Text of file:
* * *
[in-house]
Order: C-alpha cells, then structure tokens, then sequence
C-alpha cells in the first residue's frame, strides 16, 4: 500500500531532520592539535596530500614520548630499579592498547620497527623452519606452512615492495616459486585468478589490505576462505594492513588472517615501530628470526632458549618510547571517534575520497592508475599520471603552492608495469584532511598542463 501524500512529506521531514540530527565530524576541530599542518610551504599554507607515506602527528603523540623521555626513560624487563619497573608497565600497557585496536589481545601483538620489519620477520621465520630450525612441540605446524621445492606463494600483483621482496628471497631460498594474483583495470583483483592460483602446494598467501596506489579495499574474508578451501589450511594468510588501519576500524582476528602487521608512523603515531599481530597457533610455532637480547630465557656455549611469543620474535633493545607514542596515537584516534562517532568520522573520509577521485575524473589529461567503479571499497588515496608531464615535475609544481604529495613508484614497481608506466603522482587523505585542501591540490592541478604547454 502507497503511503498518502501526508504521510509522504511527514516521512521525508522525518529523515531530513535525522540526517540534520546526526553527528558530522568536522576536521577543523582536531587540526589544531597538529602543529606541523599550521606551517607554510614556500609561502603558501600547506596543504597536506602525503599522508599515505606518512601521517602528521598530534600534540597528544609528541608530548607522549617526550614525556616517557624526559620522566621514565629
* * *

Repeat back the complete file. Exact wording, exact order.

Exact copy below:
[in-house]
Order: C-alpha cells, then structure tokens, then sequence
C-alpha cells in the first residue's frame, strides 16, 4: 500500500531532520592539535596530500614520548630499579592498547620497527623452519606452512615492495616459486585468478589490505576462505594492513588472517615501530628470526632458549618510547571517534575520497592508475599520471603552492608495469584532511598542463 501524500512529506521531514540530527565530524576541530599542518610551504599554507607515506602527528603523540623521555626513560624487563619497573608497565600497557585496536589481545601483538620489519620477520621465520630450525612441540605446524621445492606463494600483483621482496628471497631460498594474483583495470583483483592460483602446494598467501596506489579495499574474508578451501589450511594468510588501519576500524582476528602487521608512523603515531599481530597457533610455532637480547630465557656455549611469543620474535633493545607514542596515537584516534562517532568520522573520509577521485575524473589529461567503479571499497588515496608531464615535475609544481604529495613508484614497481608506466603522482587523505585542501591540490592541478604547454 502507497503511503498518502501526508504521510509522504511527514516521512521525508522525518529523515531530513535525522540526517540534520546526526553527528558530522568536522576536521577543523582536531587540526589544531597538529602543529606541523599550521606551517607554510614556500609561502603558501600547506596543504597536506602525503599522508599515505606518512601521517602528521598530534600534540597528544609528541608530548607522549617526550614525556616517557624526559620522566621514565629